About Aid Watch
The Aid Watch blog is a project of New York University's Development Research Institute (DRI). This blog is principally written by William Easterly, author of "The Elusive Quest for Growth: Economists' Adventures and Misadventures in the Tropics" and "The White Man's Burden: Why the West's Efforts to Aid the Rest Have Done So Much Ill and So Little Good," and Professor of Economics at NYU. It is co-written by Laura Freschi and by occasional guest bloggers. Our work is based on the idea that more aid will reach the poor the more people are watching aid.
"Conscience is the inner voice that warns us somebody may be looking." - H.L. Mencken
- Rukmini on Aid Watch blog ends; New work on development begins : This has been a valuable resource for me and I’m sorry to see it...
- Jesse on From Hell to Prosperity: I would like to see this graph with a comparative one which shows the number of people in each religion...
- Ellie on Aid Watch blog ends; New work on development begins : Sad to see you go, but I certainly respect the decision. Hope it is...
- Vivek Nemana on From Hell to Prosperity: Jeff, Well, the billionaire effect might explain a disproportionately high mean income, but...
- M on Aid Watch blog ends; New work on development begins : I agree that Bill and Laura should think about how they can get their message...
- Mr. Econotarian on Are Lax US Gun Laws Spilling Violence into Mexico? : The paper says: “DHS data gives the number of illegal...
Monthly Archives: March 2009
By Edith Jibunoh, Africa Outreach Manager at ONE At ONE, we agree a vigorous public debate is needed on how best to combat extreme poverty in Africa, but your post suggesting ONE is trying to “discredit” and “misrepresent” Ms. Moyo is untrue and not particularly constructive. As anyone who goes to our website site can[.....]
Last week, ONE, the advocacy organization founded by Bono, apparently sent out an email to some of the Africans in their address book. The subject: Dambisa Moyo’s new book Dead Aid, recently released in the US. The plan: to persuade some high profile Africans to provide quotes in support of ONE’s position that Moyo’s ideas[.....]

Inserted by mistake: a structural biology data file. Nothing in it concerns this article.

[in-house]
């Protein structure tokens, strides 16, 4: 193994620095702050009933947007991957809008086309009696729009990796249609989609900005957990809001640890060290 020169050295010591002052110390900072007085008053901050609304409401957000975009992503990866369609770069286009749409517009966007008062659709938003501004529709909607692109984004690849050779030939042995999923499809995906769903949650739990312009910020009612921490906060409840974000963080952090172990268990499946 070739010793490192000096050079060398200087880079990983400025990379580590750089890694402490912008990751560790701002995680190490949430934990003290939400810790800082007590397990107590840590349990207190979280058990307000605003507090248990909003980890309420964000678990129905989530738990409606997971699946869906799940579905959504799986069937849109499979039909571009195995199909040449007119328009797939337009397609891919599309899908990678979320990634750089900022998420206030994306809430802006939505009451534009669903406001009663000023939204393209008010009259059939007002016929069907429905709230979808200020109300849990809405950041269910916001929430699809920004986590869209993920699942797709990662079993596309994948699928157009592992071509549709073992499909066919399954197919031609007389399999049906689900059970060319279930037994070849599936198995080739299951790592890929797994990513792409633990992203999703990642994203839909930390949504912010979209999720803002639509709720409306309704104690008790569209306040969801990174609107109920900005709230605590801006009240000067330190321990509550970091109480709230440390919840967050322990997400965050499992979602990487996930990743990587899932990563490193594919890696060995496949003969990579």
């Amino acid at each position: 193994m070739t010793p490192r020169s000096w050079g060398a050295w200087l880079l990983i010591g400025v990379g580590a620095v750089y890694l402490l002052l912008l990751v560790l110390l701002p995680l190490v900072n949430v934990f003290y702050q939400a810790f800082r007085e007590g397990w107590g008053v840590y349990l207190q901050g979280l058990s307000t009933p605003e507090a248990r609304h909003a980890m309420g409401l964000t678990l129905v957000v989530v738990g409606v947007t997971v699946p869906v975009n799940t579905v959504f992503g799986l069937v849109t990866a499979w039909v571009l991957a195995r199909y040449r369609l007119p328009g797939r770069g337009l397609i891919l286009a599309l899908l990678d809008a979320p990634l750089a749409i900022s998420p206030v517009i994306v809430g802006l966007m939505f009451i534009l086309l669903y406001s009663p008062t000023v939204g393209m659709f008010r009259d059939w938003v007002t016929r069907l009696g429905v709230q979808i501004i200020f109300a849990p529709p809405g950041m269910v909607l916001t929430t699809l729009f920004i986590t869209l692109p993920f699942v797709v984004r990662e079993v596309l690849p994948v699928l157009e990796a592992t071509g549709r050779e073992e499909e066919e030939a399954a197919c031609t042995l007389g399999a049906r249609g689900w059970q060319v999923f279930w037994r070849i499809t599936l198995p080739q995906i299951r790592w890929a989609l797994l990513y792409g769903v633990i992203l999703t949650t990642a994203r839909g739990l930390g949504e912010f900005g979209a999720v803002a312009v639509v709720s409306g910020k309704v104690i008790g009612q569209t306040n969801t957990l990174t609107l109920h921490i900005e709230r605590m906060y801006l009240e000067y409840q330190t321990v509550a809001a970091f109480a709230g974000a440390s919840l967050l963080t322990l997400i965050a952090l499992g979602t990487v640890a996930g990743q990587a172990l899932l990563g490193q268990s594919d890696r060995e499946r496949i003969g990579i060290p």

“International action” is something that everyone wants to resolve any major global problem. How well does it work in practice? We gleaned one small insight from Chris Giles’ brilliant article in the FT on the international finance ministers’ get together in advance of the April G 20 summit. The resulting joint communiqué was a meaningless[.....]
Individual liberty is a precise concept and a powerful ideal. It has an enormous moral appeal – “all men are created equal, and are endowed by their creator with certain inalienable rights, that among these are life, liberty, and the pursuit of happiness.” Jefferson wrote these words even though there was only liberty for propertied[.....]
Not sure what to make of this, so I just state the facts: an African-American record producer arranged to have well-known African singers do U2 songs for this album. U2 obviously had to sign off on an album in which Africa thanks U2 with U2 songs, due to copyright laws, and in fact the producer[.....]
Owen, thanks for responding to our piece. Open debate is an important way to clarify issues and hold us all accountable for the integrity of our intellectual positions. First off, you criticize us for getting our facts wrong on Ethiopia’s elections. We said: Ethiopia’s autocratic government, which is inexplicably the largest recipient of UK budget[.....]
European donors are moving towards increasing direct budget support to governments of aid-receiving countries. Leading the charge is the UK, which gives the largest percentage of direct budget support of any bilateral or multilateral donor (although the World Bank, the European Commission, the US and France also give substantial budget support). Giving cash directly to[.....]
It would be so much easier for economists and aid workers to sidestep discussions of the role of culture in economic development. It’s so hard to quantify, so slippery to define, and nearly impossible to graph. In this clip from the Development Research Institute’s recent conference, NYU Professor Leonard Wantchekon talks about a cultural challenge[.....]